BOOK REVIEW: “WINGS OF FIRE”

“WINGS OF FIRE” is the autobiography of APJ Abdul Kalam, a great scientist in Indian science history and a great person. He is very well known across India and is a recipient of India’s three highest civilian awards – Padma Bhushan, Padma Vibhushan and Bharat Ratna. This book cover the entire life of APJ Abdul kalam before he became president of India and in 2013 another autobiography titled ”My journey: Transformation Dreams into Actions” was released.

BOOK REVIEV:

Wings of Fire is an autobiography of Kalam of his early life, his professional life and also the journey how he become a scientist in ISRO. It is the story of a boy from a humble background who went on to become a key player in Indian space research/Indian missile programs and later became the president of India. The book has been very popular in India and has been translated into multiple languages. I recently picked up a copy and read it in a couple of days. It was very engaging initially, but tended to drag a bit towards the end with lot of technical details and procedural information of his space research and missile projects.

I loved the initial chapters of Wings of Fire since it gives a vivid picture of our country during 1930 – 1950s. Kalam was born in Rameswaram, a southern religious town in Tamilnadu. The initial chapters provides an interesting glimpse of religious harmony which existed before India’s partition. Kalam in younger years wanted to be an officer in air force, however he couldn’t clear the interview. He met Swami Sivananda after this failure and I found his words to Kalam interesting and in a way prophetic.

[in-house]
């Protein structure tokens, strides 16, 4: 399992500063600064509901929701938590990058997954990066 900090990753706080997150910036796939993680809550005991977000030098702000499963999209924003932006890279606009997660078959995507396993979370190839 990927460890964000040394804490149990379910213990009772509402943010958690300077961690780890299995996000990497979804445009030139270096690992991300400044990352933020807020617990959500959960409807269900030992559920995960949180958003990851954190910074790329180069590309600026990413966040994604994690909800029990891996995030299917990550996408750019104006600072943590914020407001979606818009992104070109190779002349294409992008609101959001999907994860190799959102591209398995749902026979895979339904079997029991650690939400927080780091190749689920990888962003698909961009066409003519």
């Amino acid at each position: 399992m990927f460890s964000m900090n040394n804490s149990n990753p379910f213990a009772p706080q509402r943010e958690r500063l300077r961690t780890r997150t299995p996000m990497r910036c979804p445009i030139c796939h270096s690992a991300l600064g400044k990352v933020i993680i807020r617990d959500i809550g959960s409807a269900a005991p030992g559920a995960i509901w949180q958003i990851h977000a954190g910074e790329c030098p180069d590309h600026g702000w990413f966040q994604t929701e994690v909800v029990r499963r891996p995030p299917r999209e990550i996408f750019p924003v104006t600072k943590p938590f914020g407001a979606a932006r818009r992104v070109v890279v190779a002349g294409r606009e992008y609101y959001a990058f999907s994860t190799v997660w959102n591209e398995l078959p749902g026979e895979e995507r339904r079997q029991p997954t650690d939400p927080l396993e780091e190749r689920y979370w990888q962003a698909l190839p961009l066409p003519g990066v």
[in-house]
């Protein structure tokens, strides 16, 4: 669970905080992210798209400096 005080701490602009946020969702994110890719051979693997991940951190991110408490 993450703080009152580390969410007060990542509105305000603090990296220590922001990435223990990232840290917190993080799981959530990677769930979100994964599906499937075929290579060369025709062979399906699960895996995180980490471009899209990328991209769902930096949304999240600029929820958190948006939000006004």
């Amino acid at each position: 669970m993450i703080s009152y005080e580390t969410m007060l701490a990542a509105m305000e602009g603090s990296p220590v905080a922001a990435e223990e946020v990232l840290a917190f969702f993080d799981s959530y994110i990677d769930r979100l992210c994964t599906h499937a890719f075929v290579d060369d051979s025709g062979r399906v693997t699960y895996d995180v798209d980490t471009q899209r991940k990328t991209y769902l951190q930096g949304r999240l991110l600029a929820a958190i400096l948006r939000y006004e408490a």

Kalam describe how he started his academic life and started his career in ADE and engaged to design hovercraft. Later he moved to Indian Space Research which was the brain child of Vikram Sarabani. The book covers a lot of “behind the scene” information and technical details about India’s satellite and missile program (SLV-3, Prithvi, Agni, Thrisul, Akash and Nag). This might interest technically inclined readers but is sure to put off readers who bought the book to get to know Kalam or to know his principles/ideas. The book does give a glimpse of the participatory management technique adopted by Kalam, but at the same time it doesn’t go into details. Wings of fire covers Kalam’s personal life only briefly which is strange for an autobiography. For example, we don’t know why he decided to remain single or his activities outside space research (even though we can conclude in the end that he was married to science and technology).

One of the things that stands out throughout the book is kalam’s positive thinking. Yet in the book he rarely mentions anything about lethargy/corruption of bureaucracy or politicians. The secret to his success seems to be his ability to ignore negative things around him. The book also gives a clue to his popularity in India. Kalam is a simple, secular, inspiring humanitarian.

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